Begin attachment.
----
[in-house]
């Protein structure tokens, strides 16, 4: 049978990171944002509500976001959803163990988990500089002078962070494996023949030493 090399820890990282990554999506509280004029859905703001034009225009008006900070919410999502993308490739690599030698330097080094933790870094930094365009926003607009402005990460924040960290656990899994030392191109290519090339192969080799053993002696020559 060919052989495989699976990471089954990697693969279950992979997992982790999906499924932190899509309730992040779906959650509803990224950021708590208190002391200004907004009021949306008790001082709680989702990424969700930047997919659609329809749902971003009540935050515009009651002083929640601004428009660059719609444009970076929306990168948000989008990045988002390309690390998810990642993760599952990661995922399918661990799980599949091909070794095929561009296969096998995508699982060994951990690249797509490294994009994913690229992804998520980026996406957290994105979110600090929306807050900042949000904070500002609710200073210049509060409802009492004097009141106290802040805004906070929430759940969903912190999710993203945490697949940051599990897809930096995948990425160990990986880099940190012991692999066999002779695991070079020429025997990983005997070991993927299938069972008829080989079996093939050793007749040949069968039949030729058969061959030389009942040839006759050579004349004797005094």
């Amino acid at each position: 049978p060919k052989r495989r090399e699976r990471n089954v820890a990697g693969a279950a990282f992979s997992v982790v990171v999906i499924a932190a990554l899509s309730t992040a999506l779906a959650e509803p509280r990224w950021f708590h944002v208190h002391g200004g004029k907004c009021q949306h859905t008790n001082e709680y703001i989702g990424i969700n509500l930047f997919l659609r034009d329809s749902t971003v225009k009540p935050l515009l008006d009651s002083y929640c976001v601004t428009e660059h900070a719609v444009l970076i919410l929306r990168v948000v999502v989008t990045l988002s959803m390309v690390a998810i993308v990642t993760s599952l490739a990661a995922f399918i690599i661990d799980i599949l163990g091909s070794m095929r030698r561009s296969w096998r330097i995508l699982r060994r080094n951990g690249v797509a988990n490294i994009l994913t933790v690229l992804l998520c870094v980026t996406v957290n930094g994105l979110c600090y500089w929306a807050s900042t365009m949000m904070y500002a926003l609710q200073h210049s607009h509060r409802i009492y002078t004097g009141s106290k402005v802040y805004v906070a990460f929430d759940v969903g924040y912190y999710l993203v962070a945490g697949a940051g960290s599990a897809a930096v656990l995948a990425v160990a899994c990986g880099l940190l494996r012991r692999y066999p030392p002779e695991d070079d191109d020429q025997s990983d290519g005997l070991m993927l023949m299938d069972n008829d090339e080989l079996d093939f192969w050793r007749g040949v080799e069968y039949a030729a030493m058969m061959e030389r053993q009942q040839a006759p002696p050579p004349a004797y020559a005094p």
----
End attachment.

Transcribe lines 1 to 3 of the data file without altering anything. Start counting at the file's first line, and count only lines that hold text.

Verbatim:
[in-house]
């Protein structure tokens, strides 16, 4: 049978990171944002509500976001959803163990988990500089002078962070494996023949030493 090399820890990282990554999506509280004029859905703001034009225009008006900070919410999502993308490739690599030698330097080094933790870094930094365009926003607009402005990460924040960290656990899994030392191109290519090339192969080799053993002696020559 060919052989495989699976990471089954990697693969279950992979997992982790999906499924932190899509309730992040779906959650509803990224950021708590208190002391200004907004009021949306008790001082709680989702990424969700930047997919659609329809749902971003009540935050515009009651002083929640601004428009660059719609444009970076929306990168948000989008990045988002390309690390998810990642993760599952990661995922399918661990799980599949091909070794095929561009296969096998995508699982060994951990690249797509490294994009994913690229992804998520980026996406957290994105979110600090929306807050900042949000904070500002609710200073210049509060409802009492004097009141106290802040805004906070929430759940969903912190999710993203945490697949940051599990897809930096995948990425160990990986880099940190012991692999066999002779695991070079020429025997990983005997070991993927299938069972008829080989079996093939050793007749040949069968039949030729058969061959030389009942040839006759050579004349004797005094």
């Amino acid at each position: 049978p060919k052989r495989r090399e699976r990471n089954v820890a990697g693969a279950a990282f992979s997992v982790v990171v999906i499924a932190a990554l899509s309730t992040a999506l779906a959650e509803p509280r990224w950021f708590h944002v208190h002391g200004g004029k907004c009021q949306h859905t008790n001082e709680y703001i989702g990424i969700n509500l930047f997919l659609r034009d329809s749902t971003v225009k009540p935050l515009l008006d009651s002083y929640c976001v601004t428009e660059h900070a719609v444009l970076i919410l929306r990168v948000v999502v989008t990045l988002s959803m390309v690390a998810i993308v990642t993760s599952l490739a990661a995922f399918i690599i661990d799980i599949l163990g091909s070794m095929r030698r561009s296969w096998r330097i995508l699982r060994r080094n951990g690249v797509a988990n490294i994009l994913t933790v690229l992804l998520c870094v980026t996406v957290n930094g994105l979110c600090y500089w929306a807050s900042t365009m949000m904070y500002a926003l609710q200073h210049s607009h509060r409802i009492y002078t004097g009141s106290k402005v802040y805004v906070a990460f929430d759940v969903g924040y912190y999710l993203v962070a945490g697949a940051g960290s599990a897809a930096v656990l995948a990425v160990a899994c990986g880099l940190l494996r012991r692999y066999p030392p002779e695991d070079d191109d020429q025997s990983d290519g005997l070991m993927l023949m299938d069972n008829d090339e080989l079996d093939f192969w050793r007749g040949v080799e069968y039949a030729a030493m058969m061959e030389r053993q009942q040839a006759p002696p050579p004349a004797y020559a005094p």